Selective media buying is essential to enable advertisers to have a presence across key media platforms. Desai, for example, says that certain advertisers could just look at running ads on the top three TV channels or on primary media, such as TV and print, while others may advertise more in non-traditional media or niche channels.
L.S. Krishnan, president of Mumbai-based media agency Radar, a unit of Mudra Communications Pvt. Ltd, says there is definitely a redeployment of ad budgets, with certain brands opting mainly for channels targeting Hindi-speaking markets and others cutting budgets on mainline channels and putting more money on regional news channels and non-traditional media, among others, which are cost-effective.
“When the market’s behaving well, there are more inefficiencies in terms of the media chosen. Now, all of a sudden, everyone’s thinking—how do I get my cost per thousand (of viewers) down?” says Krishnan. “They are looking for effective quantifiable channels.”
A durables advertiser, who declined to be named, says, “We have cut back on budgets and whatever money we are spending, we are putting most of it into regional or news channels, which are cheaper in terms of ad rates, and give us greater (relevant) reach and frequency.”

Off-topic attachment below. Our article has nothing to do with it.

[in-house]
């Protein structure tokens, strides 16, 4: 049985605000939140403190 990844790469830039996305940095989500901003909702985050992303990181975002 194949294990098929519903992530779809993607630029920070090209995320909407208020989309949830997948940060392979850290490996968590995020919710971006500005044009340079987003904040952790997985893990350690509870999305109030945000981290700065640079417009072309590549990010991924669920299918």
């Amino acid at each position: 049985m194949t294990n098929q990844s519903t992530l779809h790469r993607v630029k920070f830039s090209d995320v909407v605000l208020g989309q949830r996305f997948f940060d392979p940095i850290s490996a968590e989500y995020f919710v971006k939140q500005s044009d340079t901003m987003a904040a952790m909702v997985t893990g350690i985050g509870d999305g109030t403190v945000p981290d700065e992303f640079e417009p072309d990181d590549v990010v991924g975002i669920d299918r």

Sukhpreet Singh, general manager, marketing, of consumer durables company Whirlpool of India Ltd, says the company is spending more on non-traditional media this Diwali, though overall expenditure remains as budgeted. Whirlpool is using an innovative mix of traditional and non-traditional media for its product portfolio.
“For example, while for our entry-level products we use traditional media, for our cutting edge products, such as Whirlpool Max microwaves and high-end Professional refrigerators, we use niche or non-traditional media options, such as digital or new age out-of-home, in-store and direct-to-home,” Singh says, adding that such options are “cost-effective in terms of cost of leads generated or direct response or quality of reach.”
Clearly, the mantra for advertisers this season is to spend, but wisely.